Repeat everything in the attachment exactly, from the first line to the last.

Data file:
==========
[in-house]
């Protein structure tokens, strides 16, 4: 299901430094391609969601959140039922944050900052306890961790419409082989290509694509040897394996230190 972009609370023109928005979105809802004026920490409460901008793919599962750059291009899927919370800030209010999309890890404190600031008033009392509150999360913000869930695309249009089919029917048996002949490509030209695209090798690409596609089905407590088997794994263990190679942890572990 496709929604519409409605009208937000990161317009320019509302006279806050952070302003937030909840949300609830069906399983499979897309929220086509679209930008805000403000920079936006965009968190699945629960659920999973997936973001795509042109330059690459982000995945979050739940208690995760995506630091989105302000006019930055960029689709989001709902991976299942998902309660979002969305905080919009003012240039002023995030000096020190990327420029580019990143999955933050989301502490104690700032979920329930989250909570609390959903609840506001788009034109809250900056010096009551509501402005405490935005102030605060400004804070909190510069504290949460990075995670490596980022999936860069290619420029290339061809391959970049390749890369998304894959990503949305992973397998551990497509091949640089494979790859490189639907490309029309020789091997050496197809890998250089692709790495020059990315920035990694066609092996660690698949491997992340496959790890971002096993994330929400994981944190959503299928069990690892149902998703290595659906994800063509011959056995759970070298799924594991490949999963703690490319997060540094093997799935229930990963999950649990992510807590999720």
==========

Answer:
[in-house]
């Protein structure tokens, strides 16, 4: 299901430094391609969601959140039922944050900052306890961790419409082989290509694509040897394996230190 972009609370023109928005979105809802004026920490409460901008793919599962750059291009899927919370800030209010999309890890404190600031008033009392509150999360913000869930695309249009089919029917048996002949490509030209695209090798690409596609089905407590088997794994263990190679942890572990 496709929604519409409605009208937000990161317009320019509302006279806050952070302003937030909840949300609830069906399983499979897309929220086509679209930008805000403000920079936006965009968190699945629960659920999973997936973001795509042109330059690459982000995945979050739940208690995760995506630091989105302000006019930055960029689709989001709902991976299942998902309660979002969305905080919009003012240039002023995030000096020190990327420029580019990143999955933050989301502490104690700032979920329930989250909570609390959903609840506001788009034109809250900056010096009551509501402005405490935005102030605060400004804070909190510069504290949460990075995670490596980022999936860069290619420029290339061809391959970049390749890369998304894959990503949305992973397998551990497509091949640089494979790859490189639907490309029309020789091997050496197809890998250089692709790495020059990315920035990694066609092996660690698949491997992340496959790890971002096993994330929400994981944190959503299928069990690892149902998703290595659906994800063509011959056995759970070298799924594991490949999963703690490319997060540094093997799935229930990963999950649990992510807590999720």